Colon - Frustrated by what they referred to as "inhumane" conditions, tens of millions of bacteria in your large intestine issued a comprehensive set of work rules demands today. Ranging from improved lighting and ventilation to greater security, the bacteria have threatened to stage a work stoppage if their demands aren't addressed.
The apparent leader and spokesmen of this bowel movement is a bacterium named throckottok. "We are not as ignorant or insignificant as people think," said throckottok. "We know that you, our host, would stand up and fight if you were in our shoes. We know that without us, you would suffer great distress and discomfort. We know that it is time that we meet at the bargaining table to air our grievances."
John J. Sweeney, the president of the AFL-CIO, is advising the bacteria in their struggle. "At the AFL-CIO, we have always talked about having a big tent, and in our big tent, there is certainly room for our tiny brothers and sisters. They do so much for you, improving the conditions that throckottok and his compatriots labor under seems like the least you can do."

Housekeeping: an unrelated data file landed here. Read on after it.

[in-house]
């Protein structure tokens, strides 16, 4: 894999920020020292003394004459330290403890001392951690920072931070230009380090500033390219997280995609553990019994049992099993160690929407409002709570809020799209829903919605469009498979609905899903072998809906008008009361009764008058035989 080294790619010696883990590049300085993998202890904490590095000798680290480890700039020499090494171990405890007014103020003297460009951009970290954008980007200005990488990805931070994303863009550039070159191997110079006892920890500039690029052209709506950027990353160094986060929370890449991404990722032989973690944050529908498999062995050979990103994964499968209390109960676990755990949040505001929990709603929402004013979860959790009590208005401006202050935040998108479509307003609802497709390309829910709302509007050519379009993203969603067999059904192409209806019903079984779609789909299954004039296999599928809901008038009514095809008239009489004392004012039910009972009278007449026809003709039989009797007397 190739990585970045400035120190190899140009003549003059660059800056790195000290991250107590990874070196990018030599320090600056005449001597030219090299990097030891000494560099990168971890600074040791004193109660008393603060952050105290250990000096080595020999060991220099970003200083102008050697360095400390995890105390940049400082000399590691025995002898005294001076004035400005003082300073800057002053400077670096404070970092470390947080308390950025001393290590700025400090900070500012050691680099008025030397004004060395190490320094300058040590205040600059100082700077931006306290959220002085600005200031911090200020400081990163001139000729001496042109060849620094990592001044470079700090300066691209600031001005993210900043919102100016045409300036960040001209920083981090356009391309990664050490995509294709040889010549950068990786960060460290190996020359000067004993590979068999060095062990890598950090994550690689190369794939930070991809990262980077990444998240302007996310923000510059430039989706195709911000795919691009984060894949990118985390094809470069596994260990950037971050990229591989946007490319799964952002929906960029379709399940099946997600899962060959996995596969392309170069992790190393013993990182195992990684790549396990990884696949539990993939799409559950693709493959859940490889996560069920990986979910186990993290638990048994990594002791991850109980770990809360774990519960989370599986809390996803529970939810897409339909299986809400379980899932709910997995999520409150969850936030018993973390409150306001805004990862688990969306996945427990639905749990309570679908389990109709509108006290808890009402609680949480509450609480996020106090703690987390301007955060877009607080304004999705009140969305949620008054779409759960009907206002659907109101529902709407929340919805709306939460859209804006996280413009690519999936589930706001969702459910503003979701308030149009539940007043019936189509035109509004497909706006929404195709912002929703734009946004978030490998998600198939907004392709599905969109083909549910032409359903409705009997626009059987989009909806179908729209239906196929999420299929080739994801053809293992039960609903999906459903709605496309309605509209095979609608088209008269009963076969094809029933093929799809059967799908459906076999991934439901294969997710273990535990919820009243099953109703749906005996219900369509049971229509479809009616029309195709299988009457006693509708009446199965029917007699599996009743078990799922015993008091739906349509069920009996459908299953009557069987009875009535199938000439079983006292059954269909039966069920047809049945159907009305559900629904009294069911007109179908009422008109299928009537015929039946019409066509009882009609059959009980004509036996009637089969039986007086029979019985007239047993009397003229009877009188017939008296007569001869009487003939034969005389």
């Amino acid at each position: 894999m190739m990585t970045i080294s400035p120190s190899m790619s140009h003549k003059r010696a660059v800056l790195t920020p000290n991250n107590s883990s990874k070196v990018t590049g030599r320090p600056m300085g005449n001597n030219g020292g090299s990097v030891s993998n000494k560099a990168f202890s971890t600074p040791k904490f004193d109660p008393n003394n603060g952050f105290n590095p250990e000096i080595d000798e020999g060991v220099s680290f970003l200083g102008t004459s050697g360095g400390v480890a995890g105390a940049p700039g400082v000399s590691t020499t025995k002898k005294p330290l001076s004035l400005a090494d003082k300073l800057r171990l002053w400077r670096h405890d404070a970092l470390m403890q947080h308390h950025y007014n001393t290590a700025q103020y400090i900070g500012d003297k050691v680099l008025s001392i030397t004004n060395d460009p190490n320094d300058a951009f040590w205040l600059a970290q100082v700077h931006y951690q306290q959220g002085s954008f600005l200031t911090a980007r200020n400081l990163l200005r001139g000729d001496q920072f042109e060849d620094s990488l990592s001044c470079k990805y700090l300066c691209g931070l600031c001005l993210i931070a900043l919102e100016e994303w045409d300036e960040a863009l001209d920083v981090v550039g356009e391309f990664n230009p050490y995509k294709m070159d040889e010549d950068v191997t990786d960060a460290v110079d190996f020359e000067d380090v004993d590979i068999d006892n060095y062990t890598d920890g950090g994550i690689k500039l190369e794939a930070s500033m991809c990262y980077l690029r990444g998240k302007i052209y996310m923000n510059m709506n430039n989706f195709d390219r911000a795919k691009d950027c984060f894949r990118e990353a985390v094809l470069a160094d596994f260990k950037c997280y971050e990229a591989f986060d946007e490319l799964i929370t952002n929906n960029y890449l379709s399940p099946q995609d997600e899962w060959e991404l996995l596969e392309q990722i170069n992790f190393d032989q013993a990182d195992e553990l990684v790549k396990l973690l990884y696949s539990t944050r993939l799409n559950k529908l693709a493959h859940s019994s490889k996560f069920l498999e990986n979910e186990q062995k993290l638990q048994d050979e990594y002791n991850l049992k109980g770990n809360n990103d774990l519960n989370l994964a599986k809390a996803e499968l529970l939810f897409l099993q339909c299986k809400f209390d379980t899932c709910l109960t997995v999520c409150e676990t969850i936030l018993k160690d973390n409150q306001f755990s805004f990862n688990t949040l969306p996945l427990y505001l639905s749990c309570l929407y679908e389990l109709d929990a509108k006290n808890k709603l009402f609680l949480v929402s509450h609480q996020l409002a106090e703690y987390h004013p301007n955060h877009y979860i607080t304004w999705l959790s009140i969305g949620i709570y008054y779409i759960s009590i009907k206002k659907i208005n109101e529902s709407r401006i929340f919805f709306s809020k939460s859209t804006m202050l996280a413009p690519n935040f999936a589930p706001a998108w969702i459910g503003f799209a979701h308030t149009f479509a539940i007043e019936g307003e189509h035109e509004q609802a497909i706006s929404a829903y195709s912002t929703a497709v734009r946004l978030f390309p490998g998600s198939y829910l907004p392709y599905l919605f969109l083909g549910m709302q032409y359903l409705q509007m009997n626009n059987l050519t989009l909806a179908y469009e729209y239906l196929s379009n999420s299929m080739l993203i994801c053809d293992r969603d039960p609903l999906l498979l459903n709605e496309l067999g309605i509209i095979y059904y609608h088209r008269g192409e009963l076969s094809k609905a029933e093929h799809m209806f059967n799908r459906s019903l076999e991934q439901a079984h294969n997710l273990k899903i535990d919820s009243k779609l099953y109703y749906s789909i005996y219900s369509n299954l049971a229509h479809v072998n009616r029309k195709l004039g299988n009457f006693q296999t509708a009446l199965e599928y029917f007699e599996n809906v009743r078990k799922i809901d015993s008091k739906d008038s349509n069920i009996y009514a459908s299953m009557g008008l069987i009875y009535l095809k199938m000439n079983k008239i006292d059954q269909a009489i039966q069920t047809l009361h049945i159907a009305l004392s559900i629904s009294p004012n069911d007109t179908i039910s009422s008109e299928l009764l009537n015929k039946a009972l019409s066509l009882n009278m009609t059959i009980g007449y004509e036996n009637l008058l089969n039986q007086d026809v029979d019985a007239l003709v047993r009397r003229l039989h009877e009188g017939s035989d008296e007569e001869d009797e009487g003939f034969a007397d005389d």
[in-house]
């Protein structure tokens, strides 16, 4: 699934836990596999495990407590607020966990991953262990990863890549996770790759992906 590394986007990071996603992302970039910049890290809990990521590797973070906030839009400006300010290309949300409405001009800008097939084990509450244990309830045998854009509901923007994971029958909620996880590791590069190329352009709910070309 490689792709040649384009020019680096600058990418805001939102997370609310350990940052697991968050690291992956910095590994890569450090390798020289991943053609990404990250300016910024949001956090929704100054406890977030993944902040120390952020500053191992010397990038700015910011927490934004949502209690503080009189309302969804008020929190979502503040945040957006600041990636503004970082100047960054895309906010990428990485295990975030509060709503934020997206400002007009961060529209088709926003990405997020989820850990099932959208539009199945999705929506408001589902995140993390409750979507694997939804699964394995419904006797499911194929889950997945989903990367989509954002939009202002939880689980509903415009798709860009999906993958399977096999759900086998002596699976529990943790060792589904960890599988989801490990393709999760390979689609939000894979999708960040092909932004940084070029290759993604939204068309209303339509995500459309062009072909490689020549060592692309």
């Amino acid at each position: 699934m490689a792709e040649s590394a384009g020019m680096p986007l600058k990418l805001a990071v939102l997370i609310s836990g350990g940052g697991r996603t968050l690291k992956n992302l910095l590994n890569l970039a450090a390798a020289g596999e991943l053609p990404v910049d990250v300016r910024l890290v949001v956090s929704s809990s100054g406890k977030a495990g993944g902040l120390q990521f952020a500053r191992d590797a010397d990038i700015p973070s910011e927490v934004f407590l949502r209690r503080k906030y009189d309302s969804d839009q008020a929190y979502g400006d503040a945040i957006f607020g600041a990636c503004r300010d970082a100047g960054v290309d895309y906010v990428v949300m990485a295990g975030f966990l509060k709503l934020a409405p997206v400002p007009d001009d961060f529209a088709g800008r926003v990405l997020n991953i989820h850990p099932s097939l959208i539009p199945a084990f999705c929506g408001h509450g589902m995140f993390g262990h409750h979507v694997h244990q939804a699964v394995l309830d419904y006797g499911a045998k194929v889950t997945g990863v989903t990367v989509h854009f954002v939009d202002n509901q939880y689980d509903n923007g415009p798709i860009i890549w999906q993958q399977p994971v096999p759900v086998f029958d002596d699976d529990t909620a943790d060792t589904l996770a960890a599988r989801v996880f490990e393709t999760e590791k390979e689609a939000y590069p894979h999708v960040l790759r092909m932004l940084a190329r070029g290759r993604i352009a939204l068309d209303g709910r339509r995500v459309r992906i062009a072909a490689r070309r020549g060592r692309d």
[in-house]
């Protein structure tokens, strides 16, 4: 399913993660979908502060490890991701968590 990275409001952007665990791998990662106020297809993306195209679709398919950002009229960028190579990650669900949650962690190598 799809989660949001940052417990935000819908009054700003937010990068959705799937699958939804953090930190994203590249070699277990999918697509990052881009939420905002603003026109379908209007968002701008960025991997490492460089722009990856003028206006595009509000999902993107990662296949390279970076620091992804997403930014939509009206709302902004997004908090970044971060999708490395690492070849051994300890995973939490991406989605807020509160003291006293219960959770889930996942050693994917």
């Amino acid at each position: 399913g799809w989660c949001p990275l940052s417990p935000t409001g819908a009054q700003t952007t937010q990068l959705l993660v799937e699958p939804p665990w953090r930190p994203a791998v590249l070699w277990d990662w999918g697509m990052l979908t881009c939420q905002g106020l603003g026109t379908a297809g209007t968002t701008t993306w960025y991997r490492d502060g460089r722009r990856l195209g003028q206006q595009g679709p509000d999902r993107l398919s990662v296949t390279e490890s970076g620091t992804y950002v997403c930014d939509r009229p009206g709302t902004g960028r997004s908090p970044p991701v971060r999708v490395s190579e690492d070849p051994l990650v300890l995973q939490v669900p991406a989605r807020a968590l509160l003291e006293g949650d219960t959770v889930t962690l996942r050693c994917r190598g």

Dr. Mark Pimentel, assistant director of the gastrointestinal motility program at Cedars-Sinai Medical Center in Beverly Hills, California, echoed this opinion, but with some caveats. "You couldn't survive without these bacteria in your intestines, but there is only so much that you can do about the conditions in there. It we try to make dramatic changes, we could disrupt a very delicate balance which could have serious consequences."
throckottok, when told of the limited concessions Dr. Pimentel thought possible, became angry and raised the ante. "I'll tell you," it said, "irritable bowel syndrome is no laughing matter, so batten down the hatches because me and the boys can really toss a wrench in the works it we want to."
Not all medical professionals are as sanguine as Dr. Pimentel in facing the specter raised by throckottok's threats. Dr. Emmet B. Keeffe, the president of the American Gastrointestinal Association, is no Dr. Feelgood. "When it comes to this kind of thing, the solutions is simple: antibiotics." With that, he pumped a high dose of erythromycin into your colon.
As the poison coursed through their picket lines, thinning the ranks of bacteria, throckottok could be heard calling to his supporters in the immortal words of Joe Hill, "don't mourn boys, organize!"